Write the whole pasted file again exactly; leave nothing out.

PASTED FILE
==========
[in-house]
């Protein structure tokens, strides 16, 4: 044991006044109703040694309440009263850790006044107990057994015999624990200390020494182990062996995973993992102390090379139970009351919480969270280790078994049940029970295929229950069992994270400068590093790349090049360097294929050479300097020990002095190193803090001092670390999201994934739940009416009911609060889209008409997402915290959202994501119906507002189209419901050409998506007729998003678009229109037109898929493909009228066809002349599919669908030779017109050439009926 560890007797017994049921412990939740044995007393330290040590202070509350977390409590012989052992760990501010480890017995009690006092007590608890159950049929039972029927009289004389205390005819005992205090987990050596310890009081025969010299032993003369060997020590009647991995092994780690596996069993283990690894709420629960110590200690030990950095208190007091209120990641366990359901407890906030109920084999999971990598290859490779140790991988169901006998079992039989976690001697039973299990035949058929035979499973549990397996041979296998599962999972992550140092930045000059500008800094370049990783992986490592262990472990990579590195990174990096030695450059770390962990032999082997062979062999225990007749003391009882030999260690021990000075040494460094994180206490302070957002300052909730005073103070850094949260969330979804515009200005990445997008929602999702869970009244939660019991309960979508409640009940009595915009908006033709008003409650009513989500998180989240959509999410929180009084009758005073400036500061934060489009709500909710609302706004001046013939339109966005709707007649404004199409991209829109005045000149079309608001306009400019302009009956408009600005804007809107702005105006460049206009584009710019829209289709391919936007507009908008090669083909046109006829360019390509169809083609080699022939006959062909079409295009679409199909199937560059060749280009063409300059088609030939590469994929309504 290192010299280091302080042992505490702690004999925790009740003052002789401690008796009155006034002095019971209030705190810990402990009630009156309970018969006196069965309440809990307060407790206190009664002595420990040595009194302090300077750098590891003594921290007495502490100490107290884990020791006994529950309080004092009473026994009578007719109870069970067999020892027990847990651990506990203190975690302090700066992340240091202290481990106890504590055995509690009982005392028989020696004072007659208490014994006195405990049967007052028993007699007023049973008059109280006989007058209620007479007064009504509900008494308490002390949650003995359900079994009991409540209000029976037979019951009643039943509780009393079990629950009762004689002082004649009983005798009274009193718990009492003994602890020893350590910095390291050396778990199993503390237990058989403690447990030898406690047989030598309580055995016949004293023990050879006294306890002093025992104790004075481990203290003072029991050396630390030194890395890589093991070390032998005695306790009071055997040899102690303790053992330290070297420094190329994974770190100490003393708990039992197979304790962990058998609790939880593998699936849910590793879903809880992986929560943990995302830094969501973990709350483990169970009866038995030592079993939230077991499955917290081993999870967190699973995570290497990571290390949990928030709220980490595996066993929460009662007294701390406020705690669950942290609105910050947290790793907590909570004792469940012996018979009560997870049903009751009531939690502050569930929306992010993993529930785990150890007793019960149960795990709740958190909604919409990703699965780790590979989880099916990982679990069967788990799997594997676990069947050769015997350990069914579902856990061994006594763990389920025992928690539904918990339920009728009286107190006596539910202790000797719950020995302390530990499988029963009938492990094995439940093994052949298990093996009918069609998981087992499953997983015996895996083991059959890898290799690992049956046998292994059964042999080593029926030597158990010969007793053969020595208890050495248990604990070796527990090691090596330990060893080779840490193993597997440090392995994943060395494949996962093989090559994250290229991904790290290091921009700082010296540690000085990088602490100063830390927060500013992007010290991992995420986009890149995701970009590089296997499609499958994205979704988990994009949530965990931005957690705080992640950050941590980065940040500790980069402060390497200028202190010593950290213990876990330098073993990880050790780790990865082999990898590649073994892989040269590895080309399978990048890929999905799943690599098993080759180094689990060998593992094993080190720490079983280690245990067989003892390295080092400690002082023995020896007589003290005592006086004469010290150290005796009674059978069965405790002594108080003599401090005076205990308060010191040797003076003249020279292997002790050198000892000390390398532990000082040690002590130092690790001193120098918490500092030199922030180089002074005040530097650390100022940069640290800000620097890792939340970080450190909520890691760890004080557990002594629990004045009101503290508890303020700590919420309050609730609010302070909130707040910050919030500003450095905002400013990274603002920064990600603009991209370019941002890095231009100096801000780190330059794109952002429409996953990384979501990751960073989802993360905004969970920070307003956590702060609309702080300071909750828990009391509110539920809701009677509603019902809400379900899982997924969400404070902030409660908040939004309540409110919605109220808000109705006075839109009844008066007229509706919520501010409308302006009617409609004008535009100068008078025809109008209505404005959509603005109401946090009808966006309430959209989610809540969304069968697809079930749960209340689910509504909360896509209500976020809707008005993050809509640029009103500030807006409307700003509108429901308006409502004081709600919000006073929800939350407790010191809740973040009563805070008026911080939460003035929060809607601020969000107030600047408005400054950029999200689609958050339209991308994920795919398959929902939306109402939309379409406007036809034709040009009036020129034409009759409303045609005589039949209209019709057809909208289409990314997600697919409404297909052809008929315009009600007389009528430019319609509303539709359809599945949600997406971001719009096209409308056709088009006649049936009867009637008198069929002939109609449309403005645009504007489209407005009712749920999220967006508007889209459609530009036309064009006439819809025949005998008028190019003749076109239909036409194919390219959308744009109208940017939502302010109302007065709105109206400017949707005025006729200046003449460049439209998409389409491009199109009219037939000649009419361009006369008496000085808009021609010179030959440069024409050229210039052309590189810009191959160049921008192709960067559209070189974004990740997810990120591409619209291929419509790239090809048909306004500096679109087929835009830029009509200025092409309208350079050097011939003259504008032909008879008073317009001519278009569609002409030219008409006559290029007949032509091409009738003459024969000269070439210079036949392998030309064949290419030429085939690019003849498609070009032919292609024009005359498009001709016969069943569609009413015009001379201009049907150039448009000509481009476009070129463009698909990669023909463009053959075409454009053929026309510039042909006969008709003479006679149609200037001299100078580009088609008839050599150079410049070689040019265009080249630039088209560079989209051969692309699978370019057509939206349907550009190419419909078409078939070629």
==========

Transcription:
[in-house]
């Protein structure tokens, strides 16, 4: 044991006044109703040694309440009263850790006044107990057994015999624990200390020494182990062996995973993992102390090379139970009351919480969270280790078994049940029970295929229950069992994270400068590093790349090049360097294929050479300097020990002095190193803090001092670390999201994934739940009416009911609060889209008409997402915290959202994501119906507002189209419901050409998506007729998003678009229109037109898929493909009228066809002349599919669908030779017109050439009926 560890007797017994049921412990939740044995007393330290040590202070509350977390409590012989052992760990501010480890017995009690006092007590608890159950049929039972029927009289004389205390005819005992205090987990050596310890009081025969010299032993003369060997020590009647991995092994780690596996069993283990690894709420629960110590200690030990950095208190007091209120990641366990359901407890906030109920084999999971990598290859490779140790991988169901006998079992039989976690001697039973299990035949058929035979499973549990397996041979296998599962999972992550140092930045000059500008800094370049990783992986490592262990472990990579590195990174990096030695450059770390962990032999082997062979062999225990007749003391009882030999260690021990000075040494460094994180206490302070957002300052909730005073103070850094949260969330979804515009200005990445997008929602999702869970009244939660019991309960979508409640009940009595915009908006033709008003409650009513989500998180989240959509999410929180009084009758005073400036500061934060489009709500909710609302706004001046013939339109966005709707007649404004199409991209829109005045000149079309608001306009400019302009009956408009600005804007809107702005105006460049206009584009710019829209289709391919936007507009908008090669083909046109006829360019390509169809083609080699022939006959062909079409295009679409199909199937560059060749280009063409300059088609030939590469994929309504 290192010299280091302080042992505490702690004999925790009740003052002789401690008796009155006034002095019971209030705190810990402990009630009156309970018969006196069965309440809990307060407790206190009664002595420990040595009194302090300077750098590891003594921290007495502490100490107290884990020791006994529950309080004092009473026994009578007719109870069970067999020892027990847990651990506990203190975690302090700066992340240091202290481990106890504590055995509690009982005392028989020696004072007659208490014994006195405990049967007052028993007699007023049973008059109280006989007058209620007479007064009504509900008494308490002390949650003995359900079994009991409540209000029976037979019951009643039943509780009393079990629950009762004689002082004649009983005798009274009193718990009492003994602890020893350590910095390291050396778990199993503390237990058989403690447990030898406690047989030598309580055995016949004293023990050879006294306890002093025992104790004075481990203290003072029991050396630390030194890395890589093991070390032998005695306790009071055997040899102690303790053992330290070297420094190329994974770190100490003393708990039992197979304790962990058998609790939880593998699936849910590793879903809880992986929560943990995302830094969501973990709350483990169970009866038995030592079993939230077991499955917290081993999870967190699973995570290497990571290390949990928030709220980490595996066993929460009662007294701390406020705690669950942290609105910050947290790793907590909570004792469940012996018979009560997870049903009751009531939690502050569930929306992010993993529930785990150890007793019960149960795990709740958190909604919409990703699965780790590979989880099916990982679990069967788990799997594997676990069947050769015997350990069914579902856990061994006594763990389920025992928690539904918990339920009728009286107190006596539910202790000797719950020995302390530990499988029963009938492990094995439940093994052949298990093996009918069609998981087992499953997983015996895996083991059959890898290799690992049956046998292994059964042999080593029926030597158990010969007793053969020595208890050495248990604990070796527990090691090596330990060893080779840490193993597997440090392995994943060395494949996962093989090559994250290229991904790290290091921009700082010296540690000085990088602490100063830390927060500013992007010290991992995420986009890149995701970009590089296997499609499958994205979704988990994009949530965990931005957690705080992640950050941590980065940040500790980069402060390497200028202190010593950290213990876990330098073993990880050790780790990865082999990898590649073994892989040269590895080309399978990048890929999905799943690599098993080759180094689990060998593992094993080190720490079983280690245990067989003892390295080092400690002082023995020896007589003290005592006086004469010290150290005796009674059978069965405790002594108080003599401090005076205990308060010191040797003076003249020279292997002790050198000892000390390398532990000082040690002590130092690790001193120098918490500092030199922030180089002074005040530097650390100022940069640290800000620097890792939340970080450190909520890691760890004080557990002594629990004045009101503290508890303020700590919420309050609730609010302070909130707040910050919030500003450095905002400013990274603002920064990600603009991209370019941002890095231009100096801000780190330059794109952002429409996953990384979501990751960073989802993360905004969970920070307003956590702060609309702080300071909750828990009391509110539920809701009677509603019902809400379900899982997924969400404070902030409660908040939004309540409110919605109220808000109705006075839109009844008066007229509706919520501010409308302006009617409609004008535009100068008078025809109008209505404005959509603005109401946090009808966006309430959209989610809540969304069968697809079930749960209340689910509504909360896509209500976020809707008005993050809509640029009103500030807006409307700003509108429901308006409502004081709600919000006073929800939350407790010191809740973040009563805070008026911080939460003035929060809607601020969000107030600047408005400054950029999200689609958050339209991308994920795919398959929902939306109402939309379409406007036809034709040009009036020129034409009759409303045609005589039949209209019709057809909208289409990314997600697919409404297909052809008929315009009600007389009528430019319609509303539709359809599945949600997406971001719009096209409308056709088009006649049936009867009637008198069929002939109609449309403005645009504007489209407005009712749920999220967006508007889209459609530009036309064009006439819809025949005998008028190019003749076109239909036409194919390219959308744009109208940017939502302010109302007065709105109206400017949707005025006729200046003449460049439209998409389409491009199109009219037939000649009419361009006369008496000085808009021609010179030959440069024409050229210039052309590189810009191959160049921008192709960067559209070189974004990740997810990120591409619209291929419509790239090809048909306004500096679109087929835009830029009509200025092409309208350079050097011939003259504008032909008879008073317009001519278009569609002409030219008409006559290029007949032509091409009738003459024969000269070439210079036949392998030309064949290419030429085939690019003849498609070009032919292609024009005359498009001709016969069943569609009413015009001379201009049907150039448009000509481009476009070129463009698909990669023909463009053959075409454009053929026309510039042909006969008709003479006679149609200037001299100078580009088609008839050599150079410049070689040019265009080249630039088209560079989209051969692309699978370019057509939206349907550009190419419909078409078939070629």